Since I'd known Erica she'd wanted to try her hand at farming, which you couldn't do on a patch of rented earth that collected discarded scratch tickets and the largest size soda cups from Wendy's. The city was a hundred elbows on her armrest. It was people not minding their own business.

But what she hated, I enjoyed: the anonymity of my elbow in a crowd. Walking everywhere and at night casually spying into each lit window. When we fought on the subject, she accused me of sticking only to what I knew, which was two decades of the suburbs. I, in turn, would ask how she expected us to pay a mortgage on a pitchfork paycheck.

It got bad. Some days we weren't living in the same house at all but inside the future homes in our heads, elaborately complete and opposite and only when we sat down together for dinner would we realize the distance. Then would begin the slow process of casing each other's perimeters, feeling out the right line to try first in the lock.

"You know what today is?" Eli asked.

He and Rachel were on the back porch of the old house he had chosen. The door had not been locked and no lights had gone on and now they were surrounded by someone else's junk. Wine bottles and books, kids' books—Babar and Strawberry Shortcake, books Rachel used to have.

The day we become felons, she thought, and maybe he heard her because he was wrapping his hand in a dirty rag and then punching the glass out of the door that would let them inside. And though she was right there it was a sound she heard from far off—a morning gunshot in deer season.

"It's Good Friday," he said and then she heard the deadbolt pop, the released chain jingling against the molding.

"Guess these bunnies are early," she said.

The door was open now but Eli was just standing there clenching the point of glass with his bare hand.

"Eli, what are you—" She pulled his hand away, pressing the wrist so he had to open it and show her the red dot spreading out from the center.

McGuire found how they got in. We all went to him and saw curtains billowing up from the porch door to the kitchen, the missing jigsaw of glass beyond. Here is where a hand had passed, letting a body enter.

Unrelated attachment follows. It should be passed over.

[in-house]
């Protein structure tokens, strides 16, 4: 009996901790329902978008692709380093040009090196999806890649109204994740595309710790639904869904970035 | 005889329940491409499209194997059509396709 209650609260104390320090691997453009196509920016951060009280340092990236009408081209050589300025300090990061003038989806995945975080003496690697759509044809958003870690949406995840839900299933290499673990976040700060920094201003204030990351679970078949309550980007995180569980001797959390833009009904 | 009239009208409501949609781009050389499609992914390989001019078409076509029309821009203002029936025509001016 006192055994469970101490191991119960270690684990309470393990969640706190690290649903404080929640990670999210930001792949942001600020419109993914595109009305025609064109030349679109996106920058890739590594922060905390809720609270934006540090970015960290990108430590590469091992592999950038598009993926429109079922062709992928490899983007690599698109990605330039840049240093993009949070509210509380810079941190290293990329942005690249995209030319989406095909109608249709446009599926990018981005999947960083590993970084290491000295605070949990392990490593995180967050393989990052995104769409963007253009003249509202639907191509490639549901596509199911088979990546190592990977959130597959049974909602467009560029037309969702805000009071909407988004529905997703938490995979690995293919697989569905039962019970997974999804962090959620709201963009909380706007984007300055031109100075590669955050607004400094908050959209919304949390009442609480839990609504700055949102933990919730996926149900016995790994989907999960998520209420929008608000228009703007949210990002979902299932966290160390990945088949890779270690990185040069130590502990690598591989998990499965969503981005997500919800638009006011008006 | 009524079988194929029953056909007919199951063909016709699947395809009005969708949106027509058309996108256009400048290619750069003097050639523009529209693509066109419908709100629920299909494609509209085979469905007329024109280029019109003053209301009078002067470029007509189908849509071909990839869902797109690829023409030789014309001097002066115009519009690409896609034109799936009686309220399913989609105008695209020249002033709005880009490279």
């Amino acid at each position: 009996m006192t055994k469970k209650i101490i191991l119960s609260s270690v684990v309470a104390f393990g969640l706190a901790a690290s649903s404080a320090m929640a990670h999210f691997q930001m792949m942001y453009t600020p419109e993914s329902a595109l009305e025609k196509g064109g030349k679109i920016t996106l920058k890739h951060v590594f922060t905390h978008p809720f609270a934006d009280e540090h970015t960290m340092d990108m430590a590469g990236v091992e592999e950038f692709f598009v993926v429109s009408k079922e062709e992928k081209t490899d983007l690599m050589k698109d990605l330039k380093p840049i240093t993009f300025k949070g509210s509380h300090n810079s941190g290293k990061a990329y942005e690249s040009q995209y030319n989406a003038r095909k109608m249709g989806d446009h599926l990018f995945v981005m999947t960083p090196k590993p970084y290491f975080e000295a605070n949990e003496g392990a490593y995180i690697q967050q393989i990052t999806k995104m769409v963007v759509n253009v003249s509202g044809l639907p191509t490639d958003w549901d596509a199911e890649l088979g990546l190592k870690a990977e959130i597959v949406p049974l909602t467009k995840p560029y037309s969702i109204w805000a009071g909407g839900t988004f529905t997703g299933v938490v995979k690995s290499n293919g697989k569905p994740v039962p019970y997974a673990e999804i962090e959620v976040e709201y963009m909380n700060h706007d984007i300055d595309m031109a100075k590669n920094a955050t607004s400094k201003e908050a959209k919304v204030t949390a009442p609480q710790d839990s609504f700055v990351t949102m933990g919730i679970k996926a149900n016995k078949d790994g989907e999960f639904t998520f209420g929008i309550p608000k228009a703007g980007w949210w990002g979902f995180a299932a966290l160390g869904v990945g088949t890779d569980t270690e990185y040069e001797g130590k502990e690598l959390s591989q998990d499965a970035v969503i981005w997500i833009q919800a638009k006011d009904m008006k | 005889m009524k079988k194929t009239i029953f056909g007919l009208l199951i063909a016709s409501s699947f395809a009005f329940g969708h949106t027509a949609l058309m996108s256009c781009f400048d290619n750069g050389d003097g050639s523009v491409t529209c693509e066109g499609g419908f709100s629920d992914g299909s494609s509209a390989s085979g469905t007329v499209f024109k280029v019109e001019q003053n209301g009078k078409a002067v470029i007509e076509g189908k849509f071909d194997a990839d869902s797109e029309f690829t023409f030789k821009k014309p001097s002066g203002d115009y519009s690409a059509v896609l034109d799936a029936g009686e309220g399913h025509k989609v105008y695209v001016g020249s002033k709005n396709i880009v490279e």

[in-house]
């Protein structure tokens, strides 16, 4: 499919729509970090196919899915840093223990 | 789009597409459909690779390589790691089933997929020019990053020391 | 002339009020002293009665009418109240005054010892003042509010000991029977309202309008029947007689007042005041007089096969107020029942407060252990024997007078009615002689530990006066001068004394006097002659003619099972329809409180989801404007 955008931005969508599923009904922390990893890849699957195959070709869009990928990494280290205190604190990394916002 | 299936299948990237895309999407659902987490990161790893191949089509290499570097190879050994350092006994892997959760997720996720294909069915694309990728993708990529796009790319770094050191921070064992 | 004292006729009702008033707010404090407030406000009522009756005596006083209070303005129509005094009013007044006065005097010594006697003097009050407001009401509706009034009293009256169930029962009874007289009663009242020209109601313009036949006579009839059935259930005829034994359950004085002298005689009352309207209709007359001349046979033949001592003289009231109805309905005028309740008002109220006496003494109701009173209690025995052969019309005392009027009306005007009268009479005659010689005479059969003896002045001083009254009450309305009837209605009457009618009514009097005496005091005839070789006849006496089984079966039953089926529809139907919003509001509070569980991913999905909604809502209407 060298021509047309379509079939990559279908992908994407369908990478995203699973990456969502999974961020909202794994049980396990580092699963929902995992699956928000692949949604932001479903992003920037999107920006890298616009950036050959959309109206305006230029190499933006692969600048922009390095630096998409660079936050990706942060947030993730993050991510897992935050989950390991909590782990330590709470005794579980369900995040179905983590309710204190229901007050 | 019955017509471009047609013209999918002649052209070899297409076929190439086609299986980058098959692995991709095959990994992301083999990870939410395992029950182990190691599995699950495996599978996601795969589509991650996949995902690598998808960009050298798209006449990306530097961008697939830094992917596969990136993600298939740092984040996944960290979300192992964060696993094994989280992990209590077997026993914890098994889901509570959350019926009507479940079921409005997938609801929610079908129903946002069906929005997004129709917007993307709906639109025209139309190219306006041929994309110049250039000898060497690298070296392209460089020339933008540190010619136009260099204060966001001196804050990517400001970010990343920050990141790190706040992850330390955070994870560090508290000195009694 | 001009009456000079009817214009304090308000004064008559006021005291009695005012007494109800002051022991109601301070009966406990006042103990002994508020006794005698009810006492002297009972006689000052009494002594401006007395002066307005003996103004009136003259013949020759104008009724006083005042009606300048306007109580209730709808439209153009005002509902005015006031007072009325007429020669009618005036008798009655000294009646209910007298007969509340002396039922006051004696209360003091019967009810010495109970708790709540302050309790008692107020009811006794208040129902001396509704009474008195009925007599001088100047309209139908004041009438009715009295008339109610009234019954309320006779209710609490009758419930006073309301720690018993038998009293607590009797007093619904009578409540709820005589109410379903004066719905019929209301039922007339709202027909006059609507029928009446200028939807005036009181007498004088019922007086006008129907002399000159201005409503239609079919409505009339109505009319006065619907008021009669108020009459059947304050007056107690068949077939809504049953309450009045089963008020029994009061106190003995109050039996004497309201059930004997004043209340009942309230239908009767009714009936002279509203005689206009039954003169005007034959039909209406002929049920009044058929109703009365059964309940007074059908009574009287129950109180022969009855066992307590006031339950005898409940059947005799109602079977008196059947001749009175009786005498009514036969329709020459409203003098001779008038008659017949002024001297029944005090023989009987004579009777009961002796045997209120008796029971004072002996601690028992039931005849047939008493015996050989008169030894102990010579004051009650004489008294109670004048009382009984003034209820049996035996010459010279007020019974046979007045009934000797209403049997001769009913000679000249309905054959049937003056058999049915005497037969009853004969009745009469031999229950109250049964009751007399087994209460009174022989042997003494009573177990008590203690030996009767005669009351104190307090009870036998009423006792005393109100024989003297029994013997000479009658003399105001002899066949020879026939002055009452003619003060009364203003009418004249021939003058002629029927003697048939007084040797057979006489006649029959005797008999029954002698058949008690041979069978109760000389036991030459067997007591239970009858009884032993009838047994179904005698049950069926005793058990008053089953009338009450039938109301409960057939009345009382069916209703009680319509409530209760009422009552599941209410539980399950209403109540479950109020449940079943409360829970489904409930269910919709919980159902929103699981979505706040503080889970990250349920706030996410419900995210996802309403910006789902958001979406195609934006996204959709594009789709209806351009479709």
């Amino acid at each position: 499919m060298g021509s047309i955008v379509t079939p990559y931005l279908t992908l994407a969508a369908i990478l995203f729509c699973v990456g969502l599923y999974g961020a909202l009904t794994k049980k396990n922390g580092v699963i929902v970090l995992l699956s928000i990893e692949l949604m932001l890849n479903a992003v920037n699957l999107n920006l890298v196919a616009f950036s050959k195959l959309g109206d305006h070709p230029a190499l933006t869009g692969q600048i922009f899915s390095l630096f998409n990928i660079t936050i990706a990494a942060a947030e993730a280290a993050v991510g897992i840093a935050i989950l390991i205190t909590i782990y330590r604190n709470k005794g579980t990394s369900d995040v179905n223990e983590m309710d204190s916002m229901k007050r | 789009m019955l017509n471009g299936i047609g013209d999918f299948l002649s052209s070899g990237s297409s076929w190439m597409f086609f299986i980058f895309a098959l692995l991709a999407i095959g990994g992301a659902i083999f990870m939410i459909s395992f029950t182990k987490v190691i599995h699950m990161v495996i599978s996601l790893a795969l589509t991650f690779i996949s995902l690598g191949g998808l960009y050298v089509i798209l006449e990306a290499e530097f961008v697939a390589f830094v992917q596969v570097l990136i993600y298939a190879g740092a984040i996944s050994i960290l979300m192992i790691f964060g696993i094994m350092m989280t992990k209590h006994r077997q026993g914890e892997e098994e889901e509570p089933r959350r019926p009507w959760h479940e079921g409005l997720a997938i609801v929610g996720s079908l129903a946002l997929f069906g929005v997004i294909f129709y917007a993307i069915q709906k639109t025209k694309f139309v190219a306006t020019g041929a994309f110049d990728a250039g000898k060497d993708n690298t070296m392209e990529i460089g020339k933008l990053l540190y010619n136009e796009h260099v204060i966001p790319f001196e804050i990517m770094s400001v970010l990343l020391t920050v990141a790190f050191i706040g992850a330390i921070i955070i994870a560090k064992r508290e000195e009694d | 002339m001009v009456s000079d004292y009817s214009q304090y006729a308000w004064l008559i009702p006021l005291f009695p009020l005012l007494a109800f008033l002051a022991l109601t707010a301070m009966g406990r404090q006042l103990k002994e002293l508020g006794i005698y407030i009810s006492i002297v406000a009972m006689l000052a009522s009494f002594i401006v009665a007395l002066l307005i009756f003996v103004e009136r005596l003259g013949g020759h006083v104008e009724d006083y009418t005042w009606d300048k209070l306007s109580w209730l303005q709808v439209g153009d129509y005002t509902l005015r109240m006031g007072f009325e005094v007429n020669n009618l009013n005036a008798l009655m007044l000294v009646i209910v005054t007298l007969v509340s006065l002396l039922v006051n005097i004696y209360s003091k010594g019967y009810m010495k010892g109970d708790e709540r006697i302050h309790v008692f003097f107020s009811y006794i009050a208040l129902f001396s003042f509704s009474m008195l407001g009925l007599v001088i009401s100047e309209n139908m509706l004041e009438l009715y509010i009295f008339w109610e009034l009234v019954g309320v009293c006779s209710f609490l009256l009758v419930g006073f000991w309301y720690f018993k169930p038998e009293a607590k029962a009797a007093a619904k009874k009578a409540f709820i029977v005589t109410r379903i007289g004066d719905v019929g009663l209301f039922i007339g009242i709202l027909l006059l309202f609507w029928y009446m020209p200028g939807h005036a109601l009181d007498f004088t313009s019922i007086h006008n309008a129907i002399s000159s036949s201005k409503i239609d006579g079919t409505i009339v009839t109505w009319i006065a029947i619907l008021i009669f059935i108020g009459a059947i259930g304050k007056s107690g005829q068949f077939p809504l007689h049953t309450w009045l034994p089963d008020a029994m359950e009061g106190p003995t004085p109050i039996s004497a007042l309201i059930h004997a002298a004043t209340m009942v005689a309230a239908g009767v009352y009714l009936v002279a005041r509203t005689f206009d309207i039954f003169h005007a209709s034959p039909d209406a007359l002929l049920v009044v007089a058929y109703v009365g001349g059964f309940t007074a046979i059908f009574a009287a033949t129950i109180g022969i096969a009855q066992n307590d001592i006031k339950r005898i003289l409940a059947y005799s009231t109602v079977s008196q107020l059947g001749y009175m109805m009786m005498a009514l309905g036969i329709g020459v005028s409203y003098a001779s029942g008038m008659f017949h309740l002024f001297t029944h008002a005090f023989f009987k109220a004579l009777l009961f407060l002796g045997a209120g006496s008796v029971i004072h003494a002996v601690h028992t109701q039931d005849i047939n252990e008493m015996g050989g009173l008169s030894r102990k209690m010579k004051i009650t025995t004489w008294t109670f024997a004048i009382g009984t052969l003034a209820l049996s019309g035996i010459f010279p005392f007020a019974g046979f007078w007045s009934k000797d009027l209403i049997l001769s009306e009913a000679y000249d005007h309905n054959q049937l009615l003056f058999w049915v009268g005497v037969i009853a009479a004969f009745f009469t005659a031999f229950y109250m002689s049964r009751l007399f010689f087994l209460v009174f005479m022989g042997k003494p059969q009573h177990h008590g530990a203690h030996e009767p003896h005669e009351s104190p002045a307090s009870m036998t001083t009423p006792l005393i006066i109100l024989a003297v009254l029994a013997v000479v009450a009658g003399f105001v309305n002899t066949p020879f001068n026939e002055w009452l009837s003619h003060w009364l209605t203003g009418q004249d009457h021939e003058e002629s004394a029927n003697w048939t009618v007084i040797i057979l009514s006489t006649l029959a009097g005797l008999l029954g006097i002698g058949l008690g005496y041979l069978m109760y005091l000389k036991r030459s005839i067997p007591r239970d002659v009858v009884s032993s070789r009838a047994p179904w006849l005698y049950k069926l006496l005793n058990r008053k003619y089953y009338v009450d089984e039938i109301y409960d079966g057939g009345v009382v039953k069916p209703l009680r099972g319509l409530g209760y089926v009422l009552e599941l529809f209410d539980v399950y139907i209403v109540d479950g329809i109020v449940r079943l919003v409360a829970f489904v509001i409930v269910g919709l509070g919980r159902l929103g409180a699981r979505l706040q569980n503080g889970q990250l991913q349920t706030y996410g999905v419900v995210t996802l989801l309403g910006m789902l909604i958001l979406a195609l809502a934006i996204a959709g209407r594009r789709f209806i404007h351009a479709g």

Sally took photos with a digital camera and they looked like photos taken by accident—a doorknob, an open drawer, the bed sheet tossed back. The flash gave these shots an urgency, catching not the aftermath but the incident. Each was from the view of a dilated eye as it wavered between what to leave and what to take and how much time.

Once inside, Rachel began to feel pinpoints of numbness at what they were doing: trespassing. It was a word enunciated by snakes. And now they were scavenging in the dark through someone else's smell, pungent in its unfamiliarity. Almost like incense, almost like Indian food.

She could see the people who lived here in their photos. He was tall and skinny like Eli, but curly, and she was blonde and smooth looking, her skin weathered statue stone in the grey half-light. And there were no toys, no crib—thank God, what would she have done if there were a crib? Or if they'd been home?

She pictured herself standing behind Eli as they were found out, the popping blue veins that anger forced up from his neck. Eli didn't like to fight, but he would, and when he did, he was never fighting the other guy, but something dark and vacuous that couldn't be hit anyway. Rachel had never fought anyone except Louisa Hermes last year on the lacrosse fields. Girls weren't supposed to be good at punching, were supposed to only scratch and pull hair, but when Louisa had accused her of "fucking that psychopath" her fingers had come together automatically in a fist.

What goaded her wasn't the fucking. It was the idea that Eli was crazy, or that this was the part of him she adored. She was in love with the other Eli—not the boy who had impaled himself on a point of glass, but the Eli who came after, who patiently watched the bloom of blood like it was a ripple in a pond emanating from a skipped stone.

"No one's here," Eli said and she felt a hand on her far shoulder, his good hand. They were together and for now, this was their house.

"We're here," she said. Then they spread out to see what belonged to them.

The cops had left, apologizing a hundred times for leaving our kitchen under the dusting of black vinyl they'd used on the broken window. It had picked up a print, but the stuff was as stubborn as sap or blood, resistant to vinegar.

Erica went upstairs for tea tree oil. I went to the kitchen for bourbon and stopped at every window expecting to see them crouched and laughing in ski masks, poised to rush in and finish us off. But each time there were only trees and the shadows made by streetlights and all of it provokingly quiet.

What now? Deactivate my credit cards. Invalidate my passport. Cancel myself.

Every misfortune had its prescription: a rape was followed by shower. Overdose? Induce vomiting. TV taught you what to do. But burglaries? The best I could come up with was a Van Morrison record that I put on ridiculously loud. I thought of the flutes and saxophones fluttering through the shadowy recesses of that old house, chasing every last demon out through the cracks in the window casings.